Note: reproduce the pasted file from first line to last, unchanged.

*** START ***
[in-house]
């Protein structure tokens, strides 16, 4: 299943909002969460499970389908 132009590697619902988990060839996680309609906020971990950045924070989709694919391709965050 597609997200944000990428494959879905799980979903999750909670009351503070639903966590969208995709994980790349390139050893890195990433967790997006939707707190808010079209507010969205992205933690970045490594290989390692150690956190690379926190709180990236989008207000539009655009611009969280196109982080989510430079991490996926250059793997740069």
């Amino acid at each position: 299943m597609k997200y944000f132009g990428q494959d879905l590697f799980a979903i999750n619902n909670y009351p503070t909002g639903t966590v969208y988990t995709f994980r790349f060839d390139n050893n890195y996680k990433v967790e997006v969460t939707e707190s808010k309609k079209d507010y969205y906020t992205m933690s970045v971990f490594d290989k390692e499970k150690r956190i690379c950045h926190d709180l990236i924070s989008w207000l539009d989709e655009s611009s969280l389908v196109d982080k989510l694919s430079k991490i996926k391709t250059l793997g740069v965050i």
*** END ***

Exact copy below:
[in-house]
């Protein structure tokens, strides 16, 4: 299943909002969460499970389908 132009590697619902988990060839996680309609906020971990950045924070989709694919391709965050 597609997200944000990428494959879905799980979903999750909670009351503070639903966590969208995709994980790349390139050893890195990433967790997006939707707190808010079209507010969205992205933690970045490594290989390692150690956190690379926190709180990236989008207000539009655009611009969280196109982080989510430079991490996926250059793997740069």
């Amino acid at each position: 299943m597609k997200y944000f132009g990428q494959d879905l590697f799980a979903i999750n619902n909670y009351p503070t909002g639903t966590v969208y988990t995709f994980r790349f060839d390139n050893n890195y996680k990433v967790e997006v969460t939707e707190s808010k309609k079209d507010y969205y906020t992205m933690s970045v971990f490594d290989k390692e499970k150690r956190i690379c950045h926190d709180l990236i924070s989008w207000l539009d989709e655009s611009s969280l389908v196109d982080k989510l694919s430079k991490i996926k391709t250059l793997g740069v965050i």